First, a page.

‘Strabo on The Herodian Dynasty’: An Unpublished Paper by Ronald Syme, Transcribed, Annotated, and Reviewed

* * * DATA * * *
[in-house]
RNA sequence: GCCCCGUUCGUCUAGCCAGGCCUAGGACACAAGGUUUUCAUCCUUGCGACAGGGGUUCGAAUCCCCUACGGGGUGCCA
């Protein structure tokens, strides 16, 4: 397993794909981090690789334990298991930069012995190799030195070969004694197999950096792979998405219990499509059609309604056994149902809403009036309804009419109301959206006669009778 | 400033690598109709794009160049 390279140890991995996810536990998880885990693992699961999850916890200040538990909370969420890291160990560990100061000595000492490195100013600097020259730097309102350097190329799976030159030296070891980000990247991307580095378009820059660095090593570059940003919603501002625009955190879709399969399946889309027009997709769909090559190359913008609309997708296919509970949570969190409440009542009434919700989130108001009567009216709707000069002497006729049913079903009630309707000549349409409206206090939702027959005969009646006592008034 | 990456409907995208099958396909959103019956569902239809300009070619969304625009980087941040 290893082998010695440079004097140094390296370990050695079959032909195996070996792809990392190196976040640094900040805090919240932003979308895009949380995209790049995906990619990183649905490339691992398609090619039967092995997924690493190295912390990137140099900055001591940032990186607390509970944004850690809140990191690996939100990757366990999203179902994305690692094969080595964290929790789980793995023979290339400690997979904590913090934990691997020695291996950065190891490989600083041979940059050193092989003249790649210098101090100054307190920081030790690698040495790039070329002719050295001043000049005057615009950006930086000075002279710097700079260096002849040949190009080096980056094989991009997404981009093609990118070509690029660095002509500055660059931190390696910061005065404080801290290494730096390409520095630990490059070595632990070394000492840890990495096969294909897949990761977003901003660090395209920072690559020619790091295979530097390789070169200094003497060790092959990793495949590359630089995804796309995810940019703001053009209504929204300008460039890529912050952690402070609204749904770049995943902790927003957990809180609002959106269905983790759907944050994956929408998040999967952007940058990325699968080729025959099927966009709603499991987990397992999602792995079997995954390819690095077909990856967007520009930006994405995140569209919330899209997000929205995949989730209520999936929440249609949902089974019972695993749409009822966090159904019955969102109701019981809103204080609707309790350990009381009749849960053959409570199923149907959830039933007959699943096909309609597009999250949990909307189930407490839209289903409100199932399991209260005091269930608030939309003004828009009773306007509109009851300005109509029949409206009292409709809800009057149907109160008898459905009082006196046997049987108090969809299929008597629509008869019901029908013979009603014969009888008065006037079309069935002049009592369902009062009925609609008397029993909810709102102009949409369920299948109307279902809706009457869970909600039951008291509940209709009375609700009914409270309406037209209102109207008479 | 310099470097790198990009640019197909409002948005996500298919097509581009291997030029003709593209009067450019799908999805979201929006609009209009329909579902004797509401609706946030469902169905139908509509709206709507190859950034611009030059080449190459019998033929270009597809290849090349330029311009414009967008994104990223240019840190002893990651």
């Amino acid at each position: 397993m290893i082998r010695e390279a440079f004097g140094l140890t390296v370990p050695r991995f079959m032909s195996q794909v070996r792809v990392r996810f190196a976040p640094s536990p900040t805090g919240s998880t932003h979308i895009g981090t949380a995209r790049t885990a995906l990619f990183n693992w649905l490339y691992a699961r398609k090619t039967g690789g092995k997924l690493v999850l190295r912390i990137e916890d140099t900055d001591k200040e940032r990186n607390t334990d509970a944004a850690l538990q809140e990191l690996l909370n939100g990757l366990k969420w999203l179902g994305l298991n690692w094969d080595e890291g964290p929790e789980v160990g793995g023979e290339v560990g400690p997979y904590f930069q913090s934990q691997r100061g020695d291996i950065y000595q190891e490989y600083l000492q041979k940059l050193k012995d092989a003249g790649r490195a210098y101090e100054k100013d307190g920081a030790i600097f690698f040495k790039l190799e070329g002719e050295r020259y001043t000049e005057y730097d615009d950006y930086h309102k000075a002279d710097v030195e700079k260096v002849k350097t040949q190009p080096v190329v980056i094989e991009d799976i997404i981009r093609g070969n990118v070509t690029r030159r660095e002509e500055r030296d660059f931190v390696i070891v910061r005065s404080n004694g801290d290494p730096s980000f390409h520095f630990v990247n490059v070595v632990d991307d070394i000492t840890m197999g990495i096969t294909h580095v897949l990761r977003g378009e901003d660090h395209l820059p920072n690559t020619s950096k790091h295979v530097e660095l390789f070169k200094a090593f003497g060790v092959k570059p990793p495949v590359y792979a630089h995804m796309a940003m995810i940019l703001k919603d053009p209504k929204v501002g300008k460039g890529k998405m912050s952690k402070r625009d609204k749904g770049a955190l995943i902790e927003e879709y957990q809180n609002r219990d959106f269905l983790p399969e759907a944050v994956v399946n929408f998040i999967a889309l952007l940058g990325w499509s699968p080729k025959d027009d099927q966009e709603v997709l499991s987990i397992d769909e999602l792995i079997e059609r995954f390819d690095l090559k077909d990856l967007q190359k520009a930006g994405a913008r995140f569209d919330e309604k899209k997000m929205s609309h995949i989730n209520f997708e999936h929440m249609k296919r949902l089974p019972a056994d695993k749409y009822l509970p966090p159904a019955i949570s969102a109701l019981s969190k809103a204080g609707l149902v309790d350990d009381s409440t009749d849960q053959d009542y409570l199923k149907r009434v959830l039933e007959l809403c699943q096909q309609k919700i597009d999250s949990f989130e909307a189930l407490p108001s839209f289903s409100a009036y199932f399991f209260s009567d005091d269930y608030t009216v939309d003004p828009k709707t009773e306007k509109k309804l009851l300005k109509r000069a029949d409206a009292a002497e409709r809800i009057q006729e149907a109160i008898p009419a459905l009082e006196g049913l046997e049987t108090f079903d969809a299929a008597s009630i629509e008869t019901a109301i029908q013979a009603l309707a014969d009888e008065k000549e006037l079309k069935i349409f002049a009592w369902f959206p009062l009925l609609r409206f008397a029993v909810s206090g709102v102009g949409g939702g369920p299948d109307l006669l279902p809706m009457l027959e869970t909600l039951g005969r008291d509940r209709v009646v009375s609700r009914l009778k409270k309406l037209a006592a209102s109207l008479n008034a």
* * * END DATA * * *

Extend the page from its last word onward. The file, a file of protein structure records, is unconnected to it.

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An unpublished paper entitled ‘Strabo on the Herodian Dynasty’ from Sir Ronald Syme’s archive, now in the Bodleian Library, Oxford, is here for the time transcribed (being handwritten), annotated (lacking notes), and reviewed. It belongs to Syme’s incomplete Anatolica project of some 600 pages, written during his years at Istanbul in the mid-1940s, and edited posthumously into a book of twenty-eight chapters by Anthony Birley. While Syme frequently judges that Strabo’s view of Judaea, the Hasmonaeans, and the Herods, was the result of negligence, error, and confusion— whereas compression with nuances of abstract thought would be more appropriate—he is admirably perceptive in recognising important points. Syme adopts the mandatory emendation of Adamantios Korais, restoring the name of Hyrcanus II (in place of a ‘Herod’) as the high priest appointed by Pompeius. He senses that in connection to the impossible priesthood for Herod, Strabo may have unconsciously contaminated different views about Herod’s ancestry. He concedes that Josephus’ silence is not decisive when Strabo is testifying on the precarious positions of the two tetrarchs (Antipas and Philip), in 6 CE. With caution, Syme calls this ‘a new historical fact’. His brilliant mind shines throughout. There is nothing that Syme could have written during his lifetime, which would not still be of interest.

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